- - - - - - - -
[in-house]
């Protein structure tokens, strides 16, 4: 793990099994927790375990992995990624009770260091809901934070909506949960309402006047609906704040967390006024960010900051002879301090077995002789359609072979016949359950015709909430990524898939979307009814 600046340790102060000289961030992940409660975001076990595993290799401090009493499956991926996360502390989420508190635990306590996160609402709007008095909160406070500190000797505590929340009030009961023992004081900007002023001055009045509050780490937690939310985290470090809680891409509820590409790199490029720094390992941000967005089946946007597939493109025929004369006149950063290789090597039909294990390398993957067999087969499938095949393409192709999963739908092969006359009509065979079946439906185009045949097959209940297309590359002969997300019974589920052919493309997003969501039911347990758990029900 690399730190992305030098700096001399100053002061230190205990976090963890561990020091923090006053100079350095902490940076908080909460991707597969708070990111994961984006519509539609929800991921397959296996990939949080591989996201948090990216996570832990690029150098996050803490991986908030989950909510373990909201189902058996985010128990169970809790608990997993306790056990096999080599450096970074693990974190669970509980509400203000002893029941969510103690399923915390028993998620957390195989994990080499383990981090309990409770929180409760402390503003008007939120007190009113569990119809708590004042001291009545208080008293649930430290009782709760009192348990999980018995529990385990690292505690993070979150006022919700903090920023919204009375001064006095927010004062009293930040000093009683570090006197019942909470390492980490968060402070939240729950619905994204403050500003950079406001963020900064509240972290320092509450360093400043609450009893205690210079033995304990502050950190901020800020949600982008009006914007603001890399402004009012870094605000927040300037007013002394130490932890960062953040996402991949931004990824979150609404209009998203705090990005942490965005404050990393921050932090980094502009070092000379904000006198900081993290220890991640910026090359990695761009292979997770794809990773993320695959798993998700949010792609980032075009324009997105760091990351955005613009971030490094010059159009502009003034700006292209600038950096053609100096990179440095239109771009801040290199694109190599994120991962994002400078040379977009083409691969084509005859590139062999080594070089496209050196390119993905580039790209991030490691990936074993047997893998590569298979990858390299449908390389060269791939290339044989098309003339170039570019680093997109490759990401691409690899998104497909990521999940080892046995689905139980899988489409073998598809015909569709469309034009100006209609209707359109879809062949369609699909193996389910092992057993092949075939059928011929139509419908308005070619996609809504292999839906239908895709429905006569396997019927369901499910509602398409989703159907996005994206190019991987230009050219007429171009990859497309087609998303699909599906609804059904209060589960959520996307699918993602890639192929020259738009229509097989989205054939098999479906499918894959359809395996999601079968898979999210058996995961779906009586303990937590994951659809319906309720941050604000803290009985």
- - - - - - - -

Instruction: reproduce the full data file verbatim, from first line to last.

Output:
[in-house]
């Protein structure tokens, strides 16, 4: 793990099994927790375990992995990624009770260091809901934070909506949960309402006047609906704040967390006024960010900051002879301090077995002789359609072979016949359950015709909430990524898939979307009814 600046340790102060000289961030992940409660975001076990595993290799401090009493499956991926996360502390989420508190635990306590996160609402709007008095909160406070500190000797505590929340009030009961023992004081900007002023001055009045509050780490937690939310985290470090809680891409509820590409790199490029720094390992941000967005089946946007597939493109025929004369006149950063290789090597039909294990390398993957067999087969499938095949393409192709999963739908092969006359009509065979079946439906185009045949097959209940297309590359002969997300019974589920052919493309997003969501039911347990758990029900 690399730190992305030098700096001399100053002061230190205990976090963890561990020091923090006053100079350095902490940076908080909460991707597969708070990111994961984006519509539609929800991921397959296996990939949080591989996201948090990216996570832990690029150098996050803490991986908030989950909510373990909201189902058996985010128990169970809790608990997993306790056990096999080599450096970074693990974190669970509980509400203000002893029941969510103690399923915390028993998620957390195989994990080499383990981090309990409770929180409760402390503003008007939120007190009113569990119809708590004042001291009545208080008293649930430290009782709760009192348990999980018995529990385990690292505690993070979150006022919700903090920023919204009375001064006095927010004062009293930040000093009683570090006197019942909470390492980490968060402070939240729950619905994204403050500003950079406001963020900064509240972290320092509450360093400043609450009893205690210079033995304990502050950190901020800020949600982008009006914007603001890399402004009012870094605000927040300037007013002394130490932890960062953040996402991949931004990824979150609404209009998203705090990005942490965005404050990393921050932090980094502009070092000379904000006198900081993290220890991640910026090359990695761009292979997770794809990773993320695959798993998700949010792609980032075009324009997105760091990351955005613009971030490094010059159009502009003034700006292209600038950096053609100096990179440095239109771009801040290199694109190599994120991962994002400078040379977009083409691969084509005859590139062999080594070089496209050196390119993905580039790209991030490691990936074993047997893998590569298979990858390299449908390389060269791939290339044989098309003339170039570019680093997109490759990401691409690899998104497909990521999940080892046995689905139980899988489409073998598809015909569709469309034009100006209609209707359109879809062949369609699909193996389910092992057993092949075939059928011929139509419908308005070619996609809504292999839906239908895709429905006569396997019927369901499910509602398409989703159907996005994206190019991987230009050219007429171009990859497309087609998303699909599906609804059904209060589960959520996307699918993602890639192929020259738009229509097989989205054939098999479906499918894959359809395996999601079968898979999210058996995961779906009586303990937590994951659809319906309720941050604000803290009985």